Ivan’s Angle: The Gentleman All Black

To those who knew him, Wairarapa farmer Sir Brian Lochore will always be known as The Gentleman All Black Captain.

For the many thousands his life touched, he will be remembered as a friend, even if their acquaintance was brief. Such was his charisma and gentle, genuine manner.

A humble, modest man with a firm handshake, Lochore had time for everyone. And the New Zealand rugby public loved him for it.

I hadn’t heard of him until listening to an All Black trial radio broadcast in the 1960s when a vocal bunch of Wairarapa supporters could be heard chanting his name above the call of the announcer.

Sir Brian Lochore had time for everyone. And the New Zealand rugby public loved him for it. Photo NZ Herald via AP

While fans debated whether King County’s Colin Meads or Hawkes Bay’s Kel Tremain should take over the All Blacks captaincy following the retirement of Wilson Whineray, coach Fred Allen recognised something special in Lochore as a leader of men.

So it was him whom he chose in 1966. And the men he led until 1970 were glad of it.

An exceptional No 8, Lochore was an outstanding corner flagger and could handle high kicks with the aplomb of a champion fullback. But it was his leadership that stood him apart in 68 games for New Zealand that included 25 tests.

He skippered 18 of those, winning 15.

He also coached the All Blacks from 1985-87, including the 1987 World Cup triumph when Alex Wyllie and John Hart were his assistants. And such was his mana that Laurie Mains had him as his campaign manager when the All Blacks were beaten by the Springboks in extra time at the 1995 World Cup in South Africa.

Gone but not forgotten, his legend will live on while rugby continues to be played in New Zealand.

Meanwhile ladies golf has found a bright new star in smiling Japanese star Hinako Shibuno who clinched the British Open with a glorious 18-foot putt on the last hole to beat American Lizette Salas by one shot.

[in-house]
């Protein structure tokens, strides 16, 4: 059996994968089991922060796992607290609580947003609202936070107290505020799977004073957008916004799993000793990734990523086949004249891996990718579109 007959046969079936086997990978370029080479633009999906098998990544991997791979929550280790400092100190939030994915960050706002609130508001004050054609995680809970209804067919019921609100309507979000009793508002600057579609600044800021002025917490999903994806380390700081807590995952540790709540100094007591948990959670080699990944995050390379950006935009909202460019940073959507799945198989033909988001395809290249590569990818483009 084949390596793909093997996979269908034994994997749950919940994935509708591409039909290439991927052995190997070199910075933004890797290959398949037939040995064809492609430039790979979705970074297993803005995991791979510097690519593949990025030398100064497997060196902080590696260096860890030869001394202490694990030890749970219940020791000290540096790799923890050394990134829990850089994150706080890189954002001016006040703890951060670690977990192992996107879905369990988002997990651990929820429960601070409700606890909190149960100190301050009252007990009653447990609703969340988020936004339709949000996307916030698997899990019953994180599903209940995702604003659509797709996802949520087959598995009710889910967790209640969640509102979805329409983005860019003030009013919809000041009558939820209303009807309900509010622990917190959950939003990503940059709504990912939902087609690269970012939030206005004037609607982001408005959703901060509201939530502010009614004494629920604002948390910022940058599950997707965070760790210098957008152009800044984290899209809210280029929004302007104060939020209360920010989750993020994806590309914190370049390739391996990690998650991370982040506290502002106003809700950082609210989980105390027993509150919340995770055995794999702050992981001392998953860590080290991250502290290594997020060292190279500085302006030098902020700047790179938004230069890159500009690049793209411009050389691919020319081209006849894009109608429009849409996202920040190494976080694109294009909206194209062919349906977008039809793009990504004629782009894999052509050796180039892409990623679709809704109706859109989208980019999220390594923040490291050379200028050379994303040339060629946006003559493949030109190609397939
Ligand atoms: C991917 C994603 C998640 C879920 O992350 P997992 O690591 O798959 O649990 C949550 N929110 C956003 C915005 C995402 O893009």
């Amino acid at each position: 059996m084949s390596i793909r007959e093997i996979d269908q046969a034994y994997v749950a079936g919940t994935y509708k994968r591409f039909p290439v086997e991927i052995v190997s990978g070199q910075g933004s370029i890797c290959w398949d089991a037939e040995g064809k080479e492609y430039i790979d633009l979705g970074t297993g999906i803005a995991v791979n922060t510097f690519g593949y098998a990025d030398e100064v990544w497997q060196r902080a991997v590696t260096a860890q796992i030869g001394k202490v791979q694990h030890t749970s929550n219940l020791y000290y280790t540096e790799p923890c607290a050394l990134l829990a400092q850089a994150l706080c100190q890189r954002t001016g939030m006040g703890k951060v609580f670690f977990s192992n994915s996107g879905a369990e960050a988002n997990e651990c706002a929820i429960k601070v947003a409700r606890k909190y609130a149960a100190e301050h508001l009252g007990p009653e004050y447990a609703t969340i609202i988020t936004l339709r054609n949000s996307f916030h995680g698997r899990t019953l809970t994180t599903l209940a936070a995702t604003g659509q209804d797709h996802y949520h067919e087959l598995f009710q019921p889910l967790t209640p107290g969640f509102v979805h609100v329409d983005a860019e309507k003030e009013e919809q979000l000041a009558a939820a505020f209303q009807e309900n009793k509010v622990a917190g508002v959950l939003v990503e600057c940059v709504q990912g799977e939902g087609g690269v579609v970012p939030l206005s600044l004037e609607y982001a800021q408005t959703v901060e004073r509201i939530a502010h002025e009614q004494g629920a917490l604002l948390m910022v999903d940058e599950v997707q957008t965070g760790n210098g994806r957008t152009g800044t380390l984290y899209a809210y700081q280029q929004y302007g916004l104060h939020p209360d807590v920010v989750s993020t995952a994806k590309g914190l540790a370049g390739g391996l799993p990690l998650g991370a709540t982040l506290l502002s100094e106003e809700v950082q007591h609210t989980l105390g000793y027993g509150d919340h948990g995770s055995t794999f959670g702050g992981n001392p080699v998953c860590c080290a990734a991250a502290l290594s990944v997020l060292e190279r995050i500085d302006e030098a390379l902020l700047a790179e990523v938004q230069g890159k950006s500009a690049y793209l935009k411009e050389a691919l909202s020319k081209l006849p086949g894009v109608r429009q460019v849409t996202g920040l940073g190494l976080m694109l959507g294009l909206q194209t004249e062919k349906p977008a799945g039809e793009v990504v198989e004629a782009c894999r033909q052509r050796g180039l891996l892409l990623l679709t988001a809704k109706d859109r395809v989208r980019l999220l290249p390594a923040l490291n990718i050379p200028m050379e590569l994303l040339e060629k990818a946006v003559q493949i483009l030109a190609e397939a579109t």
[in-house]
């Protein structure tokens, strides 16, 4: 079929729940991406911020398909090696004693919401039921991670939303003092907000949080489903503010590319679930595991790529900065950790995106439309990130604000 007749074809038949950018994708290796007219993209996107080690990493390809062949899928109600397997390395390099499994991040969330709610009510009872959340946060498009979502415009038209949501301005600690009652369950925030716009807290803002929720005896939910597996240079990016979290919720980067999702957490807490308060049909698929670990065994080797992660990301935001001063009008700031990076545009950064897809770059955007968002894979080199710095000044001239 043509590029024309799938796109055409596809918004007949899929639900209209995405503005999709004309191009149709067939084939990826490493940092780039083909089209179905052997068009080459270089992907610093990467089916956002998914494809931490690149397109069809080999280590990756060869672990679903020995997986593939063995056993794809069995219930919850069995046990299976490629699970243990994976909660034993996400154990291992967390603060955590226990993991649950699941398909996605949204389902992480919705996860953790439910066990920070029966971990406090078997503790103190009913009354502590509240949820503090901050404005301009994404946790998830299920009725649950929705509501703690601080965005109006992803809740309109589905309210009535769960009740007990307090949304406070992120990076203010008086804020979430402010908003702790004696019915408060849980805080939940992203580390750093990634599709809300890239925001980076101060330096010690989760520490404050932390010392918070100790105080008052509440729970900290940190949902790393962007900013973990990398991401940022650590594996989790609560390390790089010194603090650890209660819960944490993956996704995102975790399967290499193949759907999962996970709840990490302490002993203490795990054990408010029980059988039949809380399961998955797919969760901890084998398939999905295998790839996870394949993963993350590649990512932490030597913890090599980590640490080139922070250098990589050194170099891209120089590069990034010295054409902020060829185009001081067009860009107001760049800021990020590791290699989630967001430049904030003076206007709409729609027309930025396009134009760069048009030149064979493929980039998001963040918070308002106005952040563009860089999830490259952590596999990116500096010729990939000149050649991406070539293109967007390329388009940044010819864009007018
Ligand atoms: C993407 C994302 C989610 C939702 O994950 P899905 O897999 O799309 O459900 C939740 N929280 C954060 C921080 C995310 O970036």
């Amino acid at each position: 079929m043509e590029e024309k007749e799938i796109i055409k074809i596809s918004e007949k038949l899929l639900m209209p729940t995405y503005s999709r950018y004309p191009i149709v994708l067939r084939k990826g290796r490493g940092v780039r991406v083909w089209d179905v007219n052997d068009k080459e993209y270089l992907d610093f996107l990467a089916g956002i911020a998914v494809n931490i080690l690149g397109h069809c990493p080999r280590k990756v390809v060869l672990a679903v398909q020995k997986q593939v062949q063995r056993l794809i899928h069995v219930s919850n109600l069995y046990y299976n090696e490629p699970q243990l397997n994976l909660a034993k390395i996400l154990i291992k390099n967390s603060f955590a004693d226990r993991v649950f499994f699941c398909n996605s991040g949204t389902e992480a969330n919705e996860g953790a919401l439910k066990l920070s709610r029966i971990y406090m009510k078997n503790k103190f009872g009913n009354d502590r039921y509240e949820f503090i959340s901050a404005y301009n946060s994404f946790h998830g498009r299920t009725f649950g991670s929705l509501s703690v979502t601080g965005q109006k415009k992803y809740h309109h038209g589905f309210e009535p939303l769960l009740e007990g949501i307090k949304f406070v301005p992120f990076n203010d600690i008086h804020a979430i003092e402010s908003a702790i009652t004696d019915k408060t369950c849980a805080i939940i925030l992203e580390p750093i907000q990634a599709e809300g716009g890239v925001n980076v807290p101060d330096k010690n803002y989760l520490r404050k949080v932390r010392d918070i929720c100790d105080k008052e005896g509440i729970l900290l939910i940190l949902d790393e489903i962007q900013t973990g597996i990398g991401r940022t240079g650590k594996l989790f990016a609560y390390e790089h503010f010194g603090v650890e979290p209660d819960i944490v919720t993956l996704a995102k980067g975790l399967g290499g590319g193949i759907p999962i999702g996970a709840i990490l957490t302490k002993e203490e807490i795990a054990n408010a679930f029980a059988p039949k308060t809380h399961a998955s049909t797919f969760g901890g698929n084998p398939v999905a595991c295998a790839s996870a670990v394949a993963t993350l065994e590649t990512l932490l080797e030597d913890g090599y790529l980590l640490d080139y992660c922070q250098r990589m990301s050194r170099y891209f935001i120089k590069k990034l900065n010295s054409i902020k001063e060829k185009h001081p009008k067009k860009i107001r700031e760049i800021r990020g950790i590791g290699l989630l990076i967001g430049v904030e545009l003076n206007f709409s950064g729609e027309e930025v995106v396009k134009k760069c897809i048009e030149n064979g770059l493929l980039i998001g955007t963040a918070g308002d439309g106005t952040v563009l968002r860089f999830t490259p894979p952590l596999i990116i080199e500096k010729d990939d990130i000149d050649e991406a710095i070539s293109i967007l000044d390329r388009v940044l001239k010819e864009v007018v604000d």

A rookie playing her first tournament outside of Japan, the delightful 20-year-old, known as The Smiling Cinderella, enchanted the large galleries with her sweet nature, hand touching, long drives and exquisite putting.

Not that there was anything special in that final round first nine when she went out in 37. But the smiles got broader as she scored five birdies  for 31 over the last nine to come home in dramatic style.

Earlier she had twice done better, coming home in a remarkable 30.

Never in 59 years of journalism can I recall an athlete having such fun in a demanding sport in which nerves can become easily frayed. And the public loved her for it.

It was a performance we have long been hoping Kiwi sweetheart Lydia Ko would deliver but the former world No 1 failed to make the cut. It could be time for her to get rid of her mental demons by taking a long break.

Shibuno, meanwhile, has the golfing world at her feet, just as a precocious Ko did as a teenager. We will watch her progress with fascination.

Meanwhile we await a much-improved performance from the All Blacks against Australia in Perth on Saturday in the knowledge the Wallabies scrum is not the pushover it once was.

May the best team win – so long as it is New Zealand.

  • Ivan Agnew is an award-winning sports writer